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Disease Profile

Drug induced dyskinesia

Prevalence estimates on Rare Medical Network websites are calculated based on data available from numerous sources, including US and European government statistics, the NIH, Orphanet, and published epidemiologic studies. Rare disease population data is recognized to be highly variable, and based on a wide variety of source data and methodologies, so the prevalence data on this site should be assumed to be estimated and cannot be considered to be absolutely correct.


US Estimated

Europe Estimated

Age of onset





Autosomal dominant A pathogenic variant in only one gene copy in each cell is sufficient to cause an autosomal dominant disease.


Autosomal recessive Pathogenic variants in both copies of each gene of the chromosome are needed to cause an autosomal recessive disease and observe the mutant phenotype.


dominant X-linked dominant inheritance, sometimes referred to as X-linked dominance, is a mode of genetic inheritance by which a dominant gene is carried on the X chromosome.


recessive Pathogenic variants in both copies of a gene on the X chromosome cause an X-linked recessive disorder.


Mitochondrial or multigenic Mitochondrial genetic disorders can be caused by changes (mutations) in either the mitochondrial DNA or nuclear DNA that lead to dysfunction of the mitochondria and inadequate production of energy.


Multigenic or multifactor Inheritance involving many factors, of which at least one is genetic but none is of overwhelming importance, as in the causation of a disease by multiple genetic and environmental factors.


Not applicable


Other names (AKA)

Dyskinesia, drug induced


Drug induced dyskinesia is an involuntary movement disorder. Signs and symptoms include repetitive and irregular motions of the mouth, face, limbs and/or trunk.[1] Treatment with antipsychotic drugs and levodopa (commonly used to treat Parkinson disease) are well recognized causes of drug-induced dyskinesia.[1][2][3] Dyskinesia develops in around 40% of people with Parkinson's disease who have been on levodopa treatment for four to six years.[3] Tardive dyskinesia is a severe form of drug-induced dyskinesia due to antipsychotic treatments. Tardive dyskinesia develops in 5% of people per year of treatment.[2]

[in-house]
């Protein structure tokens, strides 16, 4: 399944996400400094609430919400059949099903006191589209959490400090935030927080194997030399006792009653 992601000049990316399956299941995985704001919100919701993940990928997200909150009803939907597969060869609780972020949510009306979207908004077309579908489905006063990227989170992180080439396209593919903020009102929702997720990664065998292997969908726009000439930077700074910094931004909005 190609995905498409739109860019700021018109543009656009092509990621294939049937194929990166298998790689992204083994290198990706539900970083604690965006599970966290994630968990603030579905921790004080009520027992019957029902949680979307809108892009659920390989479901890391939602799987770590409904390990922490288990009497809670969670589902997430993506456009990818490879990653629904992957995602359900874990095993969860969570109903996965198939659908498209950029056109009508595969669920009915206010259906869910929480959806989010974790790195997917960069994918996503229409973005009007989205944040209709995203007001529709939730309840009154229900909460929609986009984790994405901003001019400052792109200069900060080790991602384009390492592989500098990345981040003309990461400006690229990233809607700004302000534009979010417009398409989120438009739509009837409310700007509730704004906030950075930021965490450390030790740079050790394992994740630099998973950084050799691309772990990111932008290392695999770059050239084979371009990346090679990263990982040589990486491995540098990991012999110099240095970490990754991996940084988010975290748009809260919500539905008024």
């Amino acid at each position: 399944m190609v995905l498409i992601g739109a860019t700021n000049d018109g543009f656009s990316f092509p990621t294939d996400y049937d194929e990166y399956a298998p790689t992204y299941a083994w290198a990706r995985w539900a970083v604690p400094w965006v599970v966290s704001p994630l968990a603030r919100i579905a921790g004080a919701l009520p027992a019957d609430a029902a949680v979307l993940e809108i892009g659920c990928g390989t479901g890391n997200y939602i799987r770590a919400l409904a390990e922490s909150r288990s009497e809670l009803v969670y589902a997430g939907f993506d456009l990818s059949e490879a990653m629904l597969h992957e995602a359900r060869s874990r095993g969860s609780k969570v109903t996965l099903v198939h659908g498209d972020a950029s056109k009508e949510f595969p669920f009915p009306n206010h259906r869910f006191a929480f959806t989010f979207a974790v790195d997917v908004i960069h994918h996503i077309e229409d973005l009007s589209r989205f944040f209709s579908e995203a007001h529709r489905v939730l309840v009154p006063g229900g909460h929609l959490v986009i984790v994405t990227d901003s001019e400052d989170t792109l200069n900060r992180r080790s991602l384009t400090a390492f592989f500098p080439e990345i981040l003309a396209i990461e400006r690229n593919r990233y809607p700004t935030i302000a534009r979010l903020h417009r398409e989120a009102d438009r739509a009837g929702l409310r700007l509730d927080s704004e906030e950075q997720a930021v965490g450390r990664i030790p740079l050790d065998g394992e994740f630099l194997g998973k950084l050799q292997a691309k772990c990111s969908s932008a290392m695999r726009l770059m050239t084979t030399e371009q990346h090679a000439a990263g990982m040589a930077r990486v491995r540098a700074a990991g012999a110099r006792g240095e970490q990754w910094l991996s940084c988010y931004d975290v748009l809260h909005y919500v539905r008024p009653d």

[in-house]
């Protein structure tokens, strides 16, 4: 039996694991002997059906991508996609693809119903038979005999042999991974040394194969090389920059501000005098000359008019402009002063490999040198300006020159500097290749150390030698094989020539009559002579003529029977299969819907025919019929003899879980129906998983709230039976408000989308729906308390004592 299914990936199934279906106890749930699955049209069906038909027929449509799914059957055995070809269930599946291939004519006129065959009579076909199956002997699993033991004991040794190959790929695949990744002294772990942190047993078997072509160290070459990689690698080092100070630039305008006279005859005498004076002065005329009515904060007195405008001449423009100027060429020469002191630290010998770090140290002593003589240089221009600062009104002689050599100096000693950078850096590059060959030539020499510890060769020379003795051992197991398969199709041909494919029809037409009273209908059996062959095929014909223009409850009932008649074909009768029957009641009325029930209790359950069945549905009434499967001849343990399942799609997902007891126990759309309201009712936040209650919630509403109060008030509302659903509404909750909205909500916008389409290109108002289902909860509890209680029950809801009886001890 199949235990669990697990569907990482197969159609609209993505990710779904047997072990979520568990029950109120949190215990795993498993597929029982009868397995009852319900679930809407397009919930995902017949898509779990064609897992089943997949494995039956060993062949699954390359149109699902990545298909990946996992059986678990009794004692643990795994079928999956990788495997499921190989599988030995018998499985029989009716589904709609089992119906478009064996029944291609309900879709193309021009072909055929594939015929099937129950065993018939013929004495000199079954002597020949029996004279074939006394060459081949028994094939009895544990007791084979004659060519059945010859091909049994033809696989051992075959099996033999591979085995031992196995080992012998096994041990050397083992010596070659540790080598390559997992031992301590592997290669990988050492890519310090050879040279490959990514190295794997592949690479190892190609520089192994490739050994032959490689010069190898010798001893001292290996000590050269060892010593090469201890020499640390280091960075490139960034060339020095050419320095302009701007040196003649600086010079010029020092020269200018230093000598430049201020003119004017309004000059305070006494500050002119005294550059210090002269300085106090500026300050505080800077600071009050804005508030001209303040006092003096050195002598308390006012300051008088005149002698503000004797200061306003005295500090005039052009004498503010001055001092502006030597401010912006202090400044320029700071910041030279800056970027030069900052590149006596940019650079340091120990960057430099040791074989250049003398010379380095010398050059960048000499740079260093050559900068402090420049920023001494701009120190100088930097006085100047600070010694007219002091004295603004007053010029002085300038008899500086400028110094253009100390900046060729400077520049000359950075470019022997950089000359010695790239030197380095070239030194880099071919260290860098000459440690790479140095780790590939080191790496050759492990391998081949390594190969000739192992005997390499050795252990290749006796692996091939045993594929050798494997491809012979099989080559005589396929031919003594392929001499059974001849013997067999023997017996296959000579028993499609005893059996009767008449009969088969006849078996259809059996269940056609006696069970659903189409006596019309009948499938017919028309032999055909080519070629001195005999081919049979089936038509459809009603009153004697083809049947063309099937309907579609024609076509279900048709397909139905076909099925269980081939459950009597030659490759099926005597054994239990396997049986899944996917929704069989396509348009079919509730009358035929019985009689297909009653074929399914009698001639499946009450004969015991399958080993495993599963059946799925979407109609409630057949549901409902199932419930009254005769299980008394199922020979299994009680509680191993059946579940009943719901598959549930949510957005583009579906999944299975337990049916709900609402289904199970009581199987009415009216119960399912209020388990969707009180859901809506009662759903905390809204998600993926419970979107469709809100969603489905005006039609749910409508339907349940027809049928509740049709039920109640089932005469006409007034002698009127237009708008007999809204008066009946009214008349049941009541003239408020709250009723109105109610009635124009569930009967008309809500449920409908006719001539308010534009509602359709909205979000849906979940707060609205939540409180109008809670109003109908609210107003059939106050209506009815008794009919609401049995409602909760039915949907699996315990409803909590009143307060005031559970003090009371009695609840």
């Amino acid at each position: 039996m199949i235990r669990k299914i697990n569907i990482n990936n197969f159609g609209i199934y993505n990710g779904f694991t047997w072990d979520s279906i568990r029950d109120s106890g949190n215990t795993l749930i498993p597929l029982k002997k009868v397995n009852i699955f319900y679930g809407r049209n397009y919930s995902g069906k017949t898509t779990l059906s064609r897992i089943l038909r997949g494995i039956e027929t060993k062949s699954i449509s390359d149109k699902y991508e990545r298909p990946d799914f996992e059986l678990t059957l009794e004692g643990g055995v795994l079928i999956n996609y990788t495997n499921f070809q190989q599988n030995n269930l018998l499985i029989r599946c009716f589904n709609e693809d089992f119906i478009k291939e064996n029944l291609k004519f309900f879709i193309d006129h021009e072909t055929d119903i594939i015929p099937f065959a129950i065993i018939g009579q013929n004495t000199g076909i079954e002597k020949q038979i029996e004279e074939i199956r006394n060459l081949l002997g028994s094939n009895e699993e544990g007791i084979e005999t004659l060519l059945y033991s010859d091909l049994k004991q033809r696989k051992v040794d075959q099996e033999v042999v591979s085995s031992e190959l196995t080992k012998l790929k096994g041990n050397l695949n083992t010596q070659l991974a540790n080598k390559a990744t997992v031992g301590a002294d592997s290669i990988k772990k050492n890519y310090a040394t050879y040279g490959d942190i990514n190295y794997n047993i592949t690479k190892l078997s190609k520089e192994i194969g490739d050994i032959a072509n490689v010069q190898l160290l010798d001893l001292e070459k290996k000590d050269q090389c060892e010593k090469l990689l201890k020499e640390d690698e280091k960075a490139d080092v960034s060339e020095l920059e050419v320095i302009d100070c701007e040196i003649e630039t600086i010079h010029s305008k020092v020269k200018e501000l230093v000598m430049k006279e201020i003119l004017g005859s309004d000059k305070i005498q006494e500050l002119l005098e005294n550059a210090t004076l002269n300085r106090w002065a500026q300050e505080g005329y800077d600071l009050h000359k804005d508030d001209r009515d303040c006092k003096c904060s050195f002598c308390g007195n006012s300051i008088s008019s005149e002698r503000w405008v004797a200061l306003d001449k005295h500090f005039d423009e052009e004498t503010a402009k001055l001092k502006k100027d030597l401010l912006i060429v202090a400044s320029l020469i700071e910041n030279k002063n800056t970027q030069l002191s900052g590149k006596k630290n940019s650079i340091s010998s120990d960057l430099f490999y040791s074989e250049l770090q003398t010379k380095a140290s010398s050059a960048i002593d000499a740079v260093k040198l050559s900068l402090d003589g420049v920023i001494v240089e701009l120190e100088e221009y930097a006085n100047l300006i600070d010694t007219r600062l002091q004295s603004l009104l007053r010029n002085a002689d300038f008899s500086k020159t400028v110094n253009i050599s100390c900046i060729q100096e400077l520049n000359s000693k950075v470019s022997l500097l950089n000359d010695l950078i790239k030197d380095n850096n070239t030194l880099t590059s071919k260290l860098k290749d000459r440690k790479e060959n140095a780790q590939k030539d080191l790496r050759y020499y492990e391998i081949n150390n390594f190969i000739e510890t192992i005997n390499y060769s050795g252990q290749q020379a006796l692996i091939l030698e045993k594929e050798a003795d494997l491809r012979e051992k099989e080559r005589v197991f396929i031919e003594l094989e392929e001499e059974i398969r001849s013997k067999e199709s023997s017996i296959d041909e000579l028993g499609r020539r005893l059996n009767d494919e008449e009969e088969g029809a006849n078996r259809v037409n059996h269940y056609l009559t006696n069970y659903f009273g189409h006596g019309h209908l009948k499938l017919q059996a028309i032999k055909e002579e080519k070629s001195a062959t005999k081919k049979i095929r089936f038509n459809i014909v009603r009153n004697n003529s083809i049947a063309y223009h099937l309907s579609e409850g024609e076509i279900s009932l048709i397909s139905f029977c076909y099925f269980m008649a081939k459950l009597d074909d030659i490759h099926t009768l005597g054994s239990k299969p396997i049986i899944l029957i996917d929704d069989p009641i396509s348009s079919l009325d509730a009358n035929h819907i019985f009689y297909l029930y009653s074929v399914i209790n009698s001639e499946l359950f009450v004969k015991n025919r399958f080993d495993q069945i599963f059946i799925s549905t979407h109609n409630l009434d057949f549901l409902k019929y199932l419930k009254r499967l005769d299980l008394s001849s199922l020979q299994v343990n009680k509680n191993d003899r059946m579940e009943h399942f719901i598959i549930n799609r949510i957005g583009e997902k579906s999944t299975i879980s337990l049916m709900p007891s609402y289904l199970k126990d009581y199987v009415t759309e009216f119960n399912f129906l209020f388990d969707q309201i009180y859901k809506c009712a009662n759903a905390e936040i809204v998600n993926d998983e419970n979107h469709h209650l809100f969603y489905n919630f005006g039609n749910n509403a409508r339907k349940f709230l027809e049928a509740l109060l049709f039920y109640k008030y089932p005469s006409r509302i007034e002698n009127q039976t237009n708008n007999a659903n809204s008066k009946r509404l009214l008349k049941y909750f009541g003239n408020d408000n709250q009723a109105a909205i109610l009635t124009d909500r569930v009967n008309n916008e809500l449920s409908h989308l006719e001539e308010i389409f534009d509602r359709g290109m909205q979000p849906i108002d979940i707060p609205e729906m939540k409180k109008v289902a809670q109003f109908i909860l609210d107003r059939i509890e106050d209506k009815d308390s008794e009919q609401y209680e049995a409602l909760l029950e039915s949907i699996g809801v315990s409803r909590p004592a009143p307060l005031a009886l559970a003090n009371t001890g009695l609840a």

The following medications have caused drug-induced dyskinesia in some individuals:[1][4]

  • Levodopa
  • Chlorpromazine
  • Fluphenazine
  • Haloperidol
  • Trifluoperazine
  • Flunarizine (Sibelium)
  • Metoclopramide
  • Prochlorperazine

Learn more

These resources provide more information about this condition or associated symptoms. The in-depth resources contain medical and scientific language that may be hard to understand. You may want to review these resources with a medical professional.

In-Depth Information

  • PubMed is a searchable database of medical literature and lists journal articles that discuss Drug induced dyskinesia. Click on the link to view a sample search on this topic.


  1. Loonen AJ, Ivanova SA. New insights into the mechanism of drug-induced dyskinesia. CNS Spectr. 2013 Feb;18(1):15-20; https://www.ncbi.nlm.nih.gov/pubmed/23593652. Accessed 10/22/2013.
  2. Akbostanci MC, Atbasoglu EC, Balaban H. Tardive dyskinesia, mild drug-induced dyskinesia, and drug-induced parkinsonism: risk factors and topographic distribution. Acta Neurol Belg. 1999 Sep;99(3):176-81; https://www.ncbi.nlm.nih.gov/pubmed/10544725. Accessed 10/22/2013.
  3. Damier P. Drug-induced dyskinesias. Curr Opin Neurol. 2009 Aug;22(4):394-9; https://www.ncbi.nlm.nih.gov/pubmed/19491677. Accessed 10/22/2013.
  4. Tardive dyskinesia. MedlinePlus. May 21, 2012; https://www.nlm.nih.gov/medlineplus/ency/article/000685.htm. Accessed 10/22/2013.

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